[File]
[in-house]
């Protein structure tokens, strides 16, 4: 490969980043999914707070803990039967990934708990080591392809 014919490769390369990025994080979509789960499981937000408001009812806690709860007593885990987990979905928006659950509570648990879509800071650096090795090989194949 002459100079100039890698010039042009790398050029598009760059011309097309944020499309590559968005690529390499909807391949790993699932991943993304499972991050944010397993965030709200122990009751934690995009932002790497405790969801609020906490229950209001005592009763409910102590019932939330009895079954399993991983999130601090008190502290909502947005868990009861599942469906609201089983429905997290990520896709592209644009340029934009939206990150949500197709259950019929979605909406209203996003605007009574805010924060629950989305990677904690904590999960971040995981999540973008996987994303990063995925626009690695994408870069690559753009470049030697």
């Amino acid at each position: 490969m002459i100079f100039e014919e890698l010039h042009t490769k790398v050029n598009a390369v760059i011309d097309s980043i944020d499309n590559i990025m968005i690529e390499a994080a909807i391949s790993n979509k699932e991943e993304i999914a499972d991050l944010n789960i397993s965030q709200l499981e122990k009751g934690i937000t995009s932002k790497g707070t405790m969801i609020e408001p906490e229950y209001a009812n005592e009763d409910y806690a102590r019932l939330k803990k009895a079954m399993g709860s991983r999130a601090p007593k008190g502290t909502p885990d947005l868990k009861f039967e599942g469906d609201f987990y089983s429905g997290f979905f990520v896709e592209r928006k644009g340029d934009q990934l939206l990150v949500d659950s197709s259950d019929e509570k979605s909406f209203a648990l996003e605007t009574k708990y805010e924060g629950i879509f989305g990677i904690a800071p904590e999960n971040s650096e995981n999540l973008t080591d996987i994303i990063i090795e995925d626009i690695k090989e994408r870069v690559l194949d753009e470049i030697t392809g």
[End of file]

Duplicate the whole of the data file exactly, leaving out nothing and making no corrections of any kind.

[in-house]
């Protein structure tokens, strides 16, 4: 490969980043999914707070803990039967990934708990080591392809 014919490769390369990025994080979509789960499981937000408001009812806690709860007593885990987990979905928006659950509570648990879509800071650096090795090989194949 002459100079100039890698010039042009790398050029598009760059011309097309944020499309590559968005690529390499909807391949790993699932991943993304499972991050944010397993965030709200122990009751934690995009932002790497405790969801609020906490229950209001005592009763409910102590019932939330009895079954399993991983999130601090008190502290909502947005868990009861599942469906609201089983429905997290990520896709592209644009340029934009939206990150949500197709259950019929979605909406209203996003605007009574805010924060629950989305990677904690904590999960971040995981999540973008996987994303990063995925626009690695994408870069690559753009470049030697």
């Amino acid at each position: 490969m002459i100079f100039e014919e890698l010039h042009t490769k790398v050029n598009a390369v760059i011309d097309s980043i944020d499309n590559i990025m968005i690529e390499a994080a909807i391949s790993n979509k699932e991943e993304i999914a499972d991050l944010n789960i397993s965030q709200l499981e122990k009751g934690i937000t995009s932002k790497g707070t405790m969801i609020e408001p906490e229950y209001a009812n005592e009763d409910y806690a102590r019932l939330k803990k009895a079954m399993g709860s991983r999130a601090p007593k008190g502290t909502p885990d947005l868990k009861f039967e599942g469906d609201f987990y089983s429905g997290f979905f990520v896709e592209r928006k644009g340029d934009q990934l939206l990150v949500d659950s197709s259950d019929e509570k979605s909406f209203a648990l996003e605007t009574k708990y805010e924060g629950i879509f989305g990677i904690a800071p904590e999960n971040s650096e995981n999540l973008t080591d996987i994303i990063i090795e995925d626009i690695k090989e994408r870069v690559l194949d753009e470049i030697t392809g």